Vivienne Tam

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Vivienne Tam
Vivienne Tam 2011 Shanbone.JPG
Tam at the 2011 Time 100 gala.
Tam Yin Yok

(1957-11-28) November 28, 1957 (age 61)
ResidenceNew York City
EducationHong Kong Polytechnic University
OccupationFashion designer

Vivienne Tam (simplified Chinese: 谭燕玉; traditional Chinese: 譚燕玉; pinyin: Tán Yànyù) is a fashion designer based in New York City. She was born in Guangzhou, Guangdong, China, and moved to Hong Kong at the age of three. She attended the Hong Kong Polytechnic University.

Tam's fashion brand is named after her and is inspired by Chinese culture, design and modern fashion, and East-West fusion. The theme of her first collection was EAST WIND CODE. She authored China Chic, a book on Chinese style meeting Western style. She has worked with Hewlett Packard on a special Vivienne Tam range of designer netbook computers, such as a version of the HP Mini 1000 and the HP Mini 210. Tam also appeared on dressup site Stardoll where she has her own suite and brand name. She has also designed dresses for the characters in the Animax movie LaMB.

The designer debuted her collaboration with Chinese jewelry brand TSL at her Spring 2013 fashion show.[1]

Early life[edit]

Vivienne Tam was born in Guangzhou, Guangdong, China, and moved to Hong Kong at the age of three. Vivienne discovered her love of fashion at an early age. She was inspired by watching her mother making clothes for her family. By the age of 8, she was making her own outfits and dressing herself and her siblings, even for Chinese New Year.[2] She attended a Roman Catholic school, where she learned English, even though she still spoke Chinese at home with her family. She then went to study fashion design in Hong Kong Polytechnic University where she received her degree.[3]


After finishing her degree she relocated and settled down in New York City to launch her business. Her company, East Wind Code, was established in March 1982. (East Wind Code means "good luck and prosperity" in Chinese)[3] Her clothes were being made in Hong Kong, however she had a work space on West 38th Street, NYC. After a decade, she ended up changing the name of her business to "Vivienne Tam" before her first runway show at New York Fashion Week.[3]

Works and Collections.[edit]

Her first few collections were heavily influenced by traditional Chinese prints, fabrics, and designs. Her clothes were popular among fashion-forward women interested in Asian influence designs.[3]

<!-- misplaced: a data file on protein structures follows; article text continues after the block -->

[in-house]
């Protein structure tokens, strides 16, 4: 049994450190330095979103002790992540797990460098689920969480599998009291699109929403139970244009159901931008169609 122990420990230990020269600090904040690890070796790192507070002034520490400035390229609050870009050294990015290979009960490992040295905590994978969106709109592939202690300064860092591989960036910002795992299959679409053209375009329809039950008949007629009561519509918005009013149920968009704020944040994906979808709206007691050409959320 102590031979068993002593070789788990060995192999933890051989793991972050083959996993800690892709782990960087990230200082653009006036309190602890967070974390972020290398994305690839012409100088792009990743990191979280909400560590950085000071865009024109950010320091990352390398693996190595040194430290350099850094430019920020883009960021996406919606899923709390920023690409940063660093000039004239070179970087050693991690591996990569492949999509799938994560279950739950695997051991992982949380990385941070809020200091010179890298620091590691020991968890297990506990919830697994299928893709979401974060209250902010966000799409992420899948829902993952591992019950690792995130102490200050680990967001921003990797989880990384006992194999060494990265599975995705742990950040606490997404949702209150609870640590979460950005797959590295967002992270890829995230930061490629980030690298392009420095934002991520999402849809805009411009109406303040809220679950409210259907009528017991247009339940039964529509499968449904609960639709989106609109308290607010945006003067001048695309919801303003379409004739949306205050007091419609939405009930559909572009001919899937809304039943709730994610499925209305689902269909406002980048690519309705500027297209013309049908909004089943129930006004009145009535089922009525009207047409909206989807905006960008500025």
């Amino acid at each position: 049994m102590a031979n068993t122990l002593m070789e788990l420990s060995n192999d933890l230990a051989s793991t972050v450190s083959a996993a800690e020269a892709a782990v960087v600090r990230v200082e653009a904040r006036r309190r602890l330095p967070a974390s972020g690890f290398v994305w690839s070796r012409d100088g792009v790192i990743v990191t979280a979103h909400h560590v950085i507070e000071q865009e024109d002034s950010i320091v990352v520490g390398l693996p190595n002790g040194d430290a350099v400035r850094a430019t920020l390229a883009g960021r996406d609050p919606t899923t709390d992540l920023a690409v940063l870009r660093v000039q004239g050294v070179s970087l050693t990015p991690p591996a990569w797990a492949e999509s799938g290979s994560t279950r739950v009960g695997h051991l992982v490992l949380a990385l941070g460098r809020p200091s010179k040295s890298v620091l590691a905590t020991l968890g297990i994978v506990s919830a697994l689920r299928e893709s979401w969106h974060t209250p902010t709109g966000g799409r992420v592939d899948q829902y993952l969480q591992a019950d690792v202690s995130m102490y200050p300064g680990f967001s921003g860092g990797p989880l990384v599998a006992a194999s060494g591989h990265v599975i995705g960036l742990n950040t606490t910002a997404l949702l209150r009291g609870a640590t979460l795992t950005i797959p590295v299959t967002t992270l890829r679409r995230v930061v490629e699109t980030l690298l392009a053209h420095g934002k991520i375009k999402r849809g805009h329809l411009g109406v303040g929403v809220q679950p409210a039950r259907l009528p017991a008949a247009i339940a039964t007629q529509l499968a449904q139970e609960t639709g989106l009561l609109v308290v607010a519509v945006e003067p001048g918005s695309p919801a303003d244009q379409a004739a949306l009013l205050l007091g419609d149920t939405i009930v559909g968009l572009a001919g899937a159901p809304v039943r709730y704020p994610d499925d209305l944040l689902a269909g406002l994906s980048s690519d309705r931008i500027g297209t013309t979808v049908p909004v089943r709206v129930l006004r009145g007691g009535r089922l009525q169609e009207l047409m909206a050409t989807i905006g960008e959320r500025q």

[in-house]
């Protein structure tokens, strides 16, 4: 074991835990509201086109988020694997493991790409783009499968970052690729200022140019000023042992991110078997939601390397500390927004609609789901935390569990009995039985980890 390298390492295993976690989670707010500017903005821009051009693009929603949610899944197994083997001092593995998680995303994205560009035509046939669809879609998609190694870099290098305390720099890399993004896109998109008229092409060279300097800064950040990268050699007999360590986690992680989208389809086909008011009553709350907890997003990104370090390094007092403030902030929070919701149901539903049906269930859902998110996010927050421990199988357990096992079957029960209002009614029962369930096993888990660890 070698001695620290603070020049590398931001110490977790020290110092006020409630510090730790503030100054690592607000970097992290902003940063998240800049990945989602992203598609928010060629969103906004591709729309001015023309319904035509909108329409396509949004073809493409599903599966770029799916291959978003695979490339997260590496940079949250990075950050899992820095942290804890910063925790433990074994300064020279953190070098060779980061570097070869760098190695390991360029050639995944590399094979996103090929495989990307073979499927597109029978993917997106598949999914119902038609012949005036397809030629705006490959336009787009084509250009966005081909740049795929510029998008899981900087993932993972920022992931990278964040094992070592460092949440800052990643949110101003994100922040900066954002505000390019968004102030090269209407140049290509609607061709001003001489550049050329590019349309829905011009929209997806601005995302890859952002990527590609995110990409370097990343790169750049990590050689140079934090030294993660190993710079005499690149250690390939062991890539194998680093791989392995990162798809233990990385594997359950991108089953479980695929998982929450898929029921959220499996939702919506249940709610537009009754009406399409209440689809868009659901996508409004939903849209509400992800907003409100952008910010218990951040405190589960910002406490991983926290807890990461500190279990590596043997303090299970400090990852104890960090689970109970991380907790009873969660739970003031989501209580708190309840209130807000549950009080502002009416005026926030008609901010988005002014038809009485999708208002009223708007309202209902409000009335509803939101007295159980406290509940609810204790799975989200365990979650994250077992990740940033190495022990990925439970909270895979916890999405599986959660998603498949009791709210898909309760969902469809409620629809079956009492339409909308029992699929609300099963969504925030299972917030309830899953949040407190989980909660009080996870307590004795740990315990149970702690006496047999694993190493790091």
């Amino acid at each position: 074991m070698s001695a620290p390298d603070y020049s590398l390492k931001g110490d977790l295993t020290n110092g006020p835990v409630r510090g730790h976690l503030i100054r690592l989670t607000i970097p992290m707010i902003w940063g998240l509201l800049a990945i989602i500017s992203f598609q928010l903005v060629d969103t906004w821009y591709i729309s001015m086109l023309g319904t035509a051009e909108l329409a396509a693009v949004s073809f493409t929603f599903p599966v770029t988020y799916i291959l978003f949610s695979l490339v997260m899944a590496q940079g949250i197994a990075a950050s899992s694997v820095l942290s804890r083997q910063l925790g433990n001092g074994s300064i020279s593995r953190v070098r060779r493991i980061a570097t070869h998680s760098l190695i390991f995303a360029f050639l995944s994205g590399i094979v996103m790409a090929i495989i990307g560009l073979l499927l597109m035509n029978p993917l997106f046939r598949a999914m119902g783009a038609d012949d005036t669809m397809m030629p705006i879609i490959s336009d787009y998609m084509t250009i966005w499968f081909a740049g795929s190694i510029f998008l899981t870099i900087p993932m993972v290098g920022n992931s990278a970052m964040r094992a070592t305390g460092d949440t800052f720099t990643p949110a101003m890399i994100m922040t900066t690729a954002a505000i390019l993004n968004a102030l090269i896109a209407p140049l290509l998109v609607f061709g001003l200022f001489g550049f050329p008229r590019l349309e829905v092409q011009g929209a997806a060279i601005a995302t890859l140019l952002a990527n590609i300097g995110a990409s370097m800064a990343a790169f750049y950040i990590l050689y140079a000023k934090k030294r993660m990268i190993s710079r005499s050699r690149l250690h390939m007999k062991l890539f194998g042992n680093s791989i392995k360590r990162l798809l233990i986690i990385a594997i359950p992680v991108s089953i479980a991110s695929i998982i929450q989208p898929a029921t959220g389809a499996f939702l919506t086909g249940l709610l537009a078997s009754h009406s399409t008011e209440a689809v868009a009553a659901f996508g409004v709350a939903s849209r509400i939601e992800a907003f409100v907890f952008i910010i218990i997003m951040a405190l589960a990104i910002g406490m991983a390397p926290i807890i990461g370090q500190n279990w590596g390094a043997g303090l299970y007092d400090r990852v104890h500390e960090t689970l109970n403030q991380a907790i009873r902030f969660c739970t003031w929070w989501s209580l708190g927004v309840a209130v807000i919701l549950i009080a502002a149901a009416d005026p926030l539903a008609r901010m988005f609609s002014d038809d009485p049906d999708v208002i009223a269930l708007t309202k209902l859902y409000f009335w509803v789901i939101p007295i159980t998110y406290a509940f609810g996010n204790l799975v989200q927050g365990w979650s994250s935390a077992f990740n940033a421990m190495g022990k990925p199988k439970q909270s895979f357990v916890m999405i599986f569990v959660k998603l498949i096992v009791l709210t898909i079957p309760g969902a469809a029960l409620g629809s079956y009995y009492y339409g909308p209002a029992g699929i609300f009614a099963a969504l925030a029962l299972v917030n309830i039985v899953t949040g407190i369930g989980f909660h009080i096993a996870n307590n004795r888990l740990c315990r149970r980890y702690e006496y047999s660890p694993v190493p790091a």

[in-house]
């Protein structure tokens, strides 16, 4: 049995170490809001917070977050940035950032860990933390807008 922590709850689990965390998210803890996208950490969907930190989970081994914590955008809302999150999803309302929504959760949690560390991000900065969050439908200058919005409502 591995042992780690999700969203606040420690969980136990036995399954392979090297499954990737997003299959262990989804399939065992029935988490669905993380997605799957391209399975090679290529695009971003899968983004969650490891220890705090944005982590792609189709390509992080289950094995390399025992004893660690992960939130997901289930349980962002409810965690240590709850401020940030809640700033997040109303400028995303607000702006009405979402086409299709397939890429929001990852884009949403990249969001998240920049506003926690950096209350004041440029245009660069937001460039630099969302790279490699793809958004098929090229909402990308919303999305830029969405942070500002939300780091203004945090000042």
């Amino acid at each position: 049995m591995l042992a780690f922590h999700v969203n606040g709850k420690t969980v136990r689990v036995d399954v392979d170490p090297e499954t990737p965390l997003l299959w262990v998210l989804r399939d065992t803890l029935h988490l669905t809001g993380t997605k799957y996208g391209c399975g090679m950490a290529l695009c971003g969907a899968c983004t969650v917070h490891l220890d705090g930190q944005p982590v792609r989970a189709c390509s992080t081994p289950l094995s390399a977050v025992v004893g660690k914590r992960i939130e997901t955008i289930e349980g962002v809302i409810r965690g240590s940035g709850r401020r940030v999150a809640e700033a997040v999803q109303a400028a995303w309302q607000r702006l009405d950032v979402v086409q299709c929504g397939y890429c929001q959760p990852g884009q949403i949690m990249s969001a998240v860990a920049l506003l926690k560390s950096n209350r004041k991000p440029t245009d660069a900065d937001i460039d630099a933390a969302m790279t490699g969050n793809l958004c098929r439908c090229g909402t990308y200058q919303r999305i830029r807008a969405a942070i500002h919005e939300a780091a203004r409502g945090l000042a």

In 1995, she teamed up with artist Zhang Hongtu for her collection "MAO." This collection, including clothing with humorous images of Mao on T-shirts and jackets showing him with pigtails, or cross eyed with a bee on his nose. In the Asian American community this created some controversy as they felt it was in poor taste, since many had died under his power. She even had difficulty finding a manufacturer in Hong Kong that would take the job, and even several minor protests by her store. Despite the controversy in the launching of this collection, some of the pieces became permanent artworks in the Andy Warhol Museum in Pittsburgh, Pennsylvania, and even in the museum of NYC's Fashion Institute of Technology.[3]

Year Of The Dragon[3][edit]

This following collection was inspired from Asian Culture, and released in Spring of 2001, featuring images of Buddha. She explained that "The Buddha image has always been in the temple, and I wanted to make it more accessible to the people."[3]

Expansion of her business[edit]

In 1996, she expanded her clothing empire and created a soe line for Candie's, and the year after she opened her first store in NYC, then a branch in LA, Tokyo, and Kobe, Japan.[3]

2017 Spring Collection[edit]

In Fall of 2016, Tam debuted her Spring and Summer collection at New York Fashion Week featuring iconic Houston logos. Tam partnered with Visit Houston and Asian Wives Club to promote a new perspective on the city of Houston.[4]

2018 Fall/Winter Collection[edit]

In February 2018, Tam presented her Fall/Winter 2018 collection, inspired by a "spiritual journey" through the Himalayas to Tibet, in Gallery I of Spring Studios.[5]

See also[edit]


  1. ^ Leung, Marana (22 October 2012). "Vivienne Tame Spring 2013". Ms Fabulous. Archived from the original on 11 May 2013.
  2. ^ White, Renee Minus (2006). "New York Amsterdam News". Vivienne Tam's Shanghai styles. Retrieved 8 April 2016 – via Academic Search Premier.
  3. ^ a b c d e f g h i "Vivienne Tam Facts, information, pictures | articles about Vivienne Tam". Retrieved 8 April 2016.
  4. ^ "Fashion Figures". Houstonia. Retrieved 14 July 2017.
  5. ^ { Fall 2018 Ready-To-Wear Vivienne Tam}

Further reading[edit]

  • Eng, Victoria (31 March 1995). "Vivienne Tam". Asian Magazine.
  • Gordon, Maryellen (29 March 1993). "East Wind Code by Vivienne Tam". Women's Wear Daily.
  • Ländler, Mark (31 December 2000). "An Empire Built on China Chic". New York Times.
  • Ma, Fiona; Heather, Harlan (25 March 1999). "Fusion Fashion". Asian Weekly.
  • Parnes, Frances (29 March 1996). "Vivienne Tam's SoHo Splash". Women's Wear Daily.
  • "Vivienne Tam Defines China Chic as Fashions with a Western Twist". Associated Press. 6 January 2001.
  • Leung, Mariana (13 February 2013). "Vivienne Tam Makes Obama a Fashion Icon". Ms. Fabulous.
  • Tam, Vivienne; Huang, Martha (2000). China Chic. New York: Regan Books. ISBN 0-06-039268-1.

External links[edit]